Since then the city has continued to attract new players into the area. Tech companies such as My Job Group, Jennic and 1ClickPrint are all now based in Sheffield and the region has the 9th largest tech cluster in the country. This is good news for graduates, as the greater the number of established companies and burgeoning startups, the better the job prospects for the local area.
Local regeneration projects
Along with the changing face of Sheffield’s economic landscape comes the need for much of the city’s outdated and underused areas to be given a new lease of life. Sheffield City Council is working together with the local population and business owners to ensure that the city is fit for purpose in the 21st century and beyond.
Housing regeneration, improving public spaces and protecting the region’s beautiful green environments are all on the council’s agenda. Major projects such as The Moor have been well received and it is hoped that further regeneration will attract more outside investment into the city.
Developing the Steel City of the future
A new retail and leisure area is on the brink of being built and it is hoped that work will be completed by 2021. The new precinct, dubbed the Sheffield Retail Quarter, is expected to transform around 900,000 square feet and create 2,500 new jobs for Sheffield. It is estimated that the project will bring an additional £291m per year into the city. Talks are ongoing with prospective development partners and it is hoped that an announcement will be made later in 2015.
Another exciting project is the regeneration of the Riverside Business District. As part of the ‘Grey to Green’ corridor, this work will aim to improve and transform around 1.3 kilometres of redundant road surface into a new public area that will be home to perennial meadows, rain gardens and a sustainable urban drainage system.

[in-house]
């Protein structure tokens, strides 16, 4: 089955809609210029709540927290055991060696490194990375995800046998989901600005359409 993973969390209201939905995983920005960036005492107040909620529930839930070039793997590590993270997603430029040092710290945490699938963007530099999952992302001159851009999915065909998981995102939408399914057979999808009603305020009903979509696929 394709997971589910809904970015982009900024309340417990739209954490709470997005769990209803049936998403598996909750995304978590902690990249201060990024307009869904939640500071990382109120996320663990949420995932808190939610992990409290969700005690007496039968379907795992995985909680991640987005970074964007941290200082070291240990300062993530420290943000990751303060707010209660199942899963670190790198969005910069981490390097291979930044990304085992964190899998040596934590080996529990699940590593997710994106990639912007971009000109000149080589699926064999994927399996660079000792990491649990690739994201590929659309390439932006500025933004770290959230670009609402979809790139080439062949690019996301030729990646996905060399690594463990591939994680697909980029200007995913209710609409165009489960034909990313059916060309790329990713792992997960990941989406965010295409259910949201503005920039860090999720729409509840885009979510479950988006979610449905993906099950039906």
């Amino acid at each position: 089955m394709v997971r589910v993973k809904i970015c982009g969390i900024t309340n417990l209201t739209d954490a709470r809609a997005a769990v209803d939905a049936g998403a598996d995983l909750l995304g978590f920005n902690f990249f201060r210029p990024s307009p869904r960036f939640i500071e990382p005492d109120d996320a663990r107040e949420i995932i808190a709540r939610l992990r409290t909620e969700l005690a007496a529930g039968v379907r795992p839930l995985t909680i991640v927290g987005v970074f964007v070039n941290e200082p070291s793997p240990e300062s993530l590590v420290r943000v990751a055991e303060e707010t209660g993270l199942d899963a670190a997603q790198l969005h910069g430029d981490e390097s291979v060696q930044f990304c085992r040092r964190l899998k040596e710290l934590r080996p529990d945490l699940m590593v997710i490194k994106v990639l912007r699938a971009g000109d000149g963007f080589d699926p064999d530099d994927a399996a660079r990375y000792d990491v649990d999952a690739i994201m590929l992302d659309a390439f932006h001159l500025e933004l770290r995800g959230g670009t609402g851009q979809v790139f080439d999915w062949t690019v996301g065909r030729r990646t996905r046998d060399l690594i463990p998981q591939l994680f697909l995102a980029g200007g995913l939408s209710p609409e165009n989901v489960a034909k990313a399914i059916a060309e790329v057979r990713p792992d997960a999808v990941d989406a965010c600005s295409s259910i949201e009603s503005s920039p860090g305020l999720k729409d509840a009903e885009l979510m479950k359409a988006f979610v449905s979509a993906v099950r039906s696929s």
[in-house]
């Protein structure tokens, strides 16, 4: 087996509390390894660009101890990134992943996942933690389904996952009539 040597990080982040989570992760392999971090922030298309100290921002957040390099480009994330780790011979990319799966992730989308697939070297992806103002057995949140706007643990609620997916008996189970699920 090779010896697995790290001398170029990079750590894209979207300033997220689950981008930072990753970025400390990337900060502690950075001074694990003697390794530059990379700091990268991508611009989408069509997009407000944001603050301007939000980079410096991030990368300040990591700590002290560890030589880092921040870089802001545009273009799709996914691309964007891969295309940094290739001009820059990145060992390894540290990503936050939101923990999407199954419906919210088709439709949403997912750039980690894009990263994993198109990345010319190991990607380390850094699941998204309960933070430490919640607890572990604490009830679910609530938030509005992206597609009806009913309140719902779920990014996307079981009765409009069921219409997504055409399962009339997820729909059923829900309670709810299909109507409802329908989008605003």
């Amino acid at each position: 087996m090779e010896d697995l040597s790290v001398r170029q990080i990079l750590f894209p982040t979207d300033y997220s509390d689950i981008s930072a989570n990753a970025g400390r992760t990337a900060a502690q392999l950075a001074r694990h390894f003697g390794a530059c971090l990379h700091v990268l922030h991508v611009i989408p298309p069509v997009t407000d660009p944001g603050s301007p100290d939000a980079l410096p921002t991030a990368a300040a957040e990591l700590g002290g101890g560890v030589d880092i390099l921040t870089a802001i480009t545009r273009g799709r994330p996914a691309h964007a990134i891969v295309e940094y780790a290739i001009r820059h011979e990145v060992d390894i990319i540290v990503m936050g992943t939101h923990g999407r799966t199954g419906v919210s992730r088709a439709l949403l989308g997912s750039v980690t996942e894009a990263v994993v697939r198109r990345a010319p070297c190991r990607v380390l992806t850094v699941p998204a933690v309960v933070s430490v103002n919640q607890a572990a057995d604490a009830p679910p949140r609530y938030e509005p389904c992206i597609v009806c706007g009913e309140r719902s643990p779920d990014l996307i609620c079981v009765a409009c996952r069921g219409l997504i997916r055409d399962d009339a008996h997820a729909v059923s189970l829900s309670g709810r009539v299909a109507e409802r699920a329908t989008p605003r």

Professor Nigel Dunnett, the man behind the wonderful meadows in London’s Olympic Park, said in a recent press conference: “The Grey to Green project in Sheffield’s Riverside District is one of the most ambitious and visionary urban landscape projects in the country, further boosting Sheffield’s credentials as a green city.”
The development is also expected to provide new residential apartments and an improved office space for the district too.
Choosing to invest in Sheffield
Sheffield in the 21st century is an attractive proposition for investors across the board. Business investment is rising in the city and more and more companies are choosing to make their home there. The cost-effective region offers a high quality location for business premises and the area is awash with creativity. Sectors such as advanced engineering, digital industries, energy and environmental, and healthcare all call Sheffield home – and the list is ever growing.
Property investment is also a market fit for growth. The Daily Telegraph recently named S1 (the city centre) as one of the top 10 most desirable postcodes for buy-to-let properties. The research, which took over 2,600 UK postcodes into consideration, showed that investors could expect a gross yield in excess of 11% – the highest in the country.